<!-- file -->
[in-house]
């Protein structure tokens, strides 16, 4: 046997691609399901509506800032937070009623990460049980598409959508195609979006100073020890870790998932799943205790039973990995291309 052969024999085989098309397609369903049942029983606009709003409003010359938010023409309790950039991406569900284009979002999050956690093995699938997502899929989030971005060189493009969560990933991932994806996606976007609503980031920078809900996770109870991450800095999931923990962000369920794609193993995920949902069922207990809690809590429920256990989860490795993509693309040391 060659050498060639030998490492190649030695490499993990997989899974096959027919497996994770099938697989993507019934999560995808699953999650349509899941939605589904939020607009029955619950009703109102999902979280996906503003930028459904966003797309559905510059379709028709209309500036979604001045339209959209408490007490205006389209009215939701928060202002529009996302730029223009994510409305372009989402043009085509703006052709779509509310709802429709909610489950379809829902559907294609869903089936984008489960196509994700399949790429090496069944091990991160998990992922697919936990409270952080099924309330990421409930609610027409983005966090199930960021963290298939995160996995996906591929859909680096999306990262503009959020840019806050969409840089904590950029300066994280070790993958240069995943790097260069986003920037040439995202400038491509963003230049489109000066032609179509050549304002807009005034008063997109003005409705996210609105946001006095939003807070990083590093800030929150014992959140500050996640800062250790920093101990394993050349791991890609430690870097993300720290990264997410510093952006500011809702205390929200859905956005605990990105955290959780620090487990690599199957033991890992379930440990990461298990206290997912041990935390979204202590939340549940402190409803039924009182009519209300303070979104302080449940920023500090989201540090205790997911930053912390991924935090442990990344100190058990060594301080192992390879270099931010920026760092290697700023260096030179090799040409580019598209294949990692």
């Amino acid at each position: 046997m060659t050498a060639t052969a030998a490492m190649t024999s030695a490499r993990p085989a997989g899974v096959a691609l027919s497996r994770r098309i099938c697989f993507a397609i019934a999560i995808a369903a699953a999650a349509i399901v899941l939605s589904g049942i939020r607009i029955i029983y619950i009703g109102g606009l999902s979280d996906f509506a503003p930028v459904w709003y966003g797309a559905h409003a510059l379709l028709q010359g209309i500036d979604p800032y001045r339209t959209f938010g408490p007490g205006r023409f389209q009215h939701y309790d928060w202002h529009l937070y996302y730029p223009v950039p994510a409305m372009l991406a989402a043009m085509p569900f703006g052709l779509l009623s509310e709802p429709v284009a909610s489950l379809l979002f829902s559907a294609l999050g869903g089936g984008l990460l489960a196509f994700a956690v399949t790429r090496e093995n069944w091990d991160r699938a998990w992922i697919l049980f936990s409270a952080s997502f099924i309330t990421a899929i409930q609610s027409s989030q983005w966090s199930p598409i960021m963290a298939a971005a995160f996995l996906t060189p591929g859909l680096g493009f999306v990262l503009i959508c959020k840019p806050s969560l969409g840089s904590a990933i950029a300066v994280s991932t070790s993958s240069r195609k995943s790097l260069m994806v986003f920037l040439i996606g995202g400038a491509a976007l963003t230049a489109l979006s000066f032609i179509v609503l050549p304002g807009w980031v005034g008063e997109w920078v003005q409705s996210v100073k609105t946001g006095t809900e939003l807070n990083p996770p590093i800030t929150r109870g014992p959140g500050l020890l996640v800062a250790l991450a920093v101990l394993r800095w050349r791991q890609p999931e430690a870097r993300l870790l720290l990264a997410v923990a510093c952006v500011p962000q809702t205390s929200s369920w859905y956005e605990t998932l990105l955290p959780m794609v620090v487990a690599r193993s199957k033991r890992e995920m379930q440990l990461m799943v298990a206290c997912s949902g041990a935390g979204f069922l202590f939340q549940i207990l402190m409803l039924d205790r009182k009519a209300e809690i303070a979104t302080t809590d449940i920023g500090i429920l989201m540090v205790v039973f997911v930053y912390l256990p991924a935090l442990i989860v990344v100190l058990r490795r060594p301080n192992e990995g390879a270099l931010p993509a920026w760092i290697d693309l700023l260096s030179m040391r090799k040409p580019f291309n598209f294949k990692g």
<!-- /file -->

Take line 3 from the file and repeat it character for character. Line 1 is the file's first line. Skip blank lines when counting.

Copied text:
């Amino acid at each position: 046997m060659t050498a060639t052969a030998a490492m190649t024999s030695a490499r993990p085989a997989g899974v096959a691609l027919s497996r994770r098309i099938c697989f993507a397609i019934a999560i995808a369903a699953a999650a349509i399901v899941l939605s589904g049942i939020r607009i029955i029983y619950i009703g109102g606009l999902s979280d996906f509506a503003p930028v459904w709003y966003g797309a559905h409003a510059l379709l028709q010359g209309i500036d979604p800032y001045r339209t959209f938010g408490p007490g205006r023409f389209q009215h939701y309790d928060w202002h529009l937070y996302y730029p223009v950039p994510a409305m372009l991406a989402a043009m085509p569900f703006g052709l779509l009623s509310e709802p429709v284009a909610s489950l379809l979002f829902s559907a294609l999050g869903g089936g984008l990460l489960a196509f994700a956690v399949t790429r090496e093995n069944w091990d991160r699938a998990w992922i697919l049980f936990s409270a952080s997502f099924i309330t990421a899929i409930q609610s027409s989030q983005w966090s199930p598409i960021m963290a298939a971005a995160f996995l996906t060189p591929g859909l680096g493009f999306v990262l503009i959508c959020k840019p806050s969560l969409g840089s904590a990933i950029a300066v994280s991932t070790s993958s240069r195609k995943s790097l260069m994806v986003f920037l040439i996606g995202g400038a491509a976007l963003t230049a489109l979006s000066f032609i179509v609503l050549p304002g807009w980031v005034g008063e997109w920078v003005q409705s996210v100073k609105t946001g006095t809900e939003l807070n990083p996770p590093i800030t929150r109870g014992p959140g500050l020890l996640v800062a250790l991450a920093v101990l394993r800095w050349r791991q890609p999931e430690a870097r993300l870790l720290l990264a997410v923990a510093c952006v500011p962000q809702t205390s929200s369920w859905y956005e605990t998932l990105l955290p959780m794609v620090v487990a690599r193993s199957k033991r890992e995920m379930q440990l990461m799943v298990a206290c997912s949902g041990a935390g979204f069922l202590f939340q549940i207990l402190m409803l039924d205790r009182k009519a209300e809690i303070a979104t302080t809590d449940i920023g500090i429920l989201m540090v205790v039973f997911v930053y912390l256990p991924a935090l442990i989860v990344v100190l058990r490795r060594p301080n192992e990995g390879a270099l931010p993509a920026w760092i290697d693309l700023l260096s030179m040391r090799k040409p580019f291309n598209f294949k990692g």